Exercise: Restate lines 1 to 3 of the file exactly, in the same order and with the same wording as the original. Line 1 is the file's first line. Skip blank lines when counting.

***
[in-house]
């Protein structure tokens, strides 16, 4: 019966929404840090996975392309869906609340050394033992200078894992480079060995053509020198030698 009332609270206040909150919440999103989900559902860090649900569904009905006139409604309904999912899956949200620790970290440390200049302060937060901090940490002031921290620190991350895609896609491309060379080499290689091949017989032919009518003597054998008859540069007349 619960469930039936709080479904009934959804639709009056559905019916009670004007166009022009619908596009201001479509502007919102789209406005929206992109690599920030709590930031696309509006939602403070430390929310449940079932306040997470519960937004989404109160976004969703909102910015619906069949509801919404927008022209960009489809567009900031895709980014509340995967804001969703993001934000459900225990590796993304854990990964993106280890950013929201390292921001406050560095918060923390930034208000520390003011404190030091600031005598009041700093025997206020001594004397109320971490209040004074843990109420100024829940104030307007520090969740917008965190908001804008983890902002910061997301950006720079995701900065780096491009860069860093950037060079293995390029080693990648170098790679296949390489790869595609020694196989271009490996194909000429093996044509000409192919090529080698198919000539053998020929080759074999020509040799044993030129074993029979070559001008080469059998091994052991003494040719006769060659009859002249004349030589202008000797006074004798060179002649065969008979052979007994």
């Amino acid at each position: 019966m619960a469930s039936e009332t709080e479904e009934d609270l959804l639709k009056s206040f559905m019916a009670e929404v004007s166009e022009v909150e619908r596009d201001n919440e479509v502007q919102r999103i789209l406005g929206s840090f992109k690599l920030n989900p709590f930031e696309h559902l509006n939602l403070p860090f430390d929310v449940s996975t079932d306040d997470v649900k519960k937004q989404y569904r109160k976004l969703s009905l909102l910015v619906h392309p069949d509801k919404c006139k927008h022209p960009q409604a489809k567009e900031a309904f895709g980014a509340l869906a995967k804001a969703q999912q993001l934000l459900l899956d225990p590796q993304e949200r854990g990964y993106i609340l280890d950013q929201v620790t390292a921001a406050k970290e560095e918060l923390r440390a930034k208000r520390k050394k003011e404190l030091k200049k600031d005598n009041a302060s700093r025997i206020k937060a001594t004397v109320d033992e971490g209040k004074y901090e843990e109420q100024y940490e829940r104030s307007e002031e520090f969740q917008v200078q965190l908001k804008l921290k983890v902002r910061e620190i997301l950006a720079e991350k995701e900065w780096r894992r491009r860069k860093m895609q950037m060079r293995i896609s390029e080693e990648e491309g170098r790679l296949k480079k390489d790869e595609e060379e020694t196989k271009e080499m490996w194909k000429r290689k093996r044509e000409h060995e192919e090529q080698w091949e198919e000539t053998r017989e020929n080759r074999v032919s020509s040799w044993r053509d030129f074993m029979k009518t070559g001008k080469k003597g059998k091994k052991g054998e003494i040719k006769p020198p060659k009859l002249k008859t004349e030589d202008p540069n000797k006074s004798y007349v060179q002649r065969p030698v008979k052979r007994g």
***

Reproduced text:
[in-house]
């Protein structure tokens, strides 16, 4: 019966929404840090996975392309869906609340050394033992200078894992480079060995053509020198030698 009332609270206040909150919440999103989900559902860090649900569904009905006139409604309904999912899956949200620790970290440390200049302060937060901090940490002031921290620190991350895609896609491309060379080499290689091949017989032919009518003597054998008859540069007349 619960469930039936709080479904009934959804639709009056559905019916009670004007166009022009619908596009201001479509502007919102789209406005929206992109690599920030709590930031696309509006939602403070430390929310449940079932306040997470519960937004989404109160976004969703909102910015619906069949509801919404927008022209960009489809567009900031895709980014509340995967804001969703993001934000459900225990590796993304854990990964993106280890950013929201390292921001406050560095918060923390930034208000520390003011404190030091600031005598009041700093025997206020001594004397109320971490209040004074843990109420100024829940104030307007520090969740917008965190908001804008983890902002910061997301950006720079995701900065780096491009860069860093950037060079293995390029080693990648170098790679296949390489790869595609020694196989271009490996194909000429093996044509000409192919090529080698198919000539053998020929080759074999020509040799044993030129074993029979070559001008080469059998091994052991003494040719006769060659009859002249004349030589202008000797006074004798060179002649065969008979052979007994």
């Amino acid at each position: 019966m619960a469930s039936e009332t709080e479904e009934d609270l959804l639709k009056s206040f559905m019916a009670e929404v004007s166009e022009v909150e619908r596009d201001n919440e479509v502007q919102r999103i789209l406005g929206s840090f992109k690599l920030n989900p709590f930031e696309h559902l509006n939602l403070p860090f430390d929310v449940s996975t079932d306040d997470v649900k519960k937004q989404y569904r109160k976004l969703s009905l909102l910015v619906h392309p069949d509801k919404c006139k927008h022209p960009q409604a489809k567009e900031a309904f895709g980014a509340l869906a995967k804001a969703q999912q993001l934000l459900l899956d225990p590796q993304e949200r854990g990964y993106i609340l280890d950013q929201v620790t390292a921001a406050k970290e560095e918060l923390r440390a930034k208000r520390k050394k003011e404190l030091k200049k600031d005598n009041a302060s700093r025997i206020k937060a001594t004397v109320d033992e971490g209040k004074y901090e843990e109420q100024y940490e829940r104030s307007e002031e520090f969740q917008v200078q965190l908001k804008l921290k983890v902002r910061e620190i997301l950006a720079e991350k995701e900065w780096r894992r491009r860069k860093m895609q950037m060079r293995i896609s390029e080693e990648e491309g170098r790679l296949k480079k390489d790869e595609e060379e020694t196989k271009e080499m490996w194909k000429r290689k093996r044509e000409h060995e192919e090529q080698w091949e198919e000539t053998r017989e020929n080759r074999v032919s020509s040799w044993r053509d030129f074993m029979k009518t070559g001008k080469k003597g059998k091994k052991g054998e003494i040719k006769p020198p060659k009859l002249k008859t004349e030589d202008p540069n000797k006074s004798y007349v060179q002649r065969p030698v008979k052979r007994g």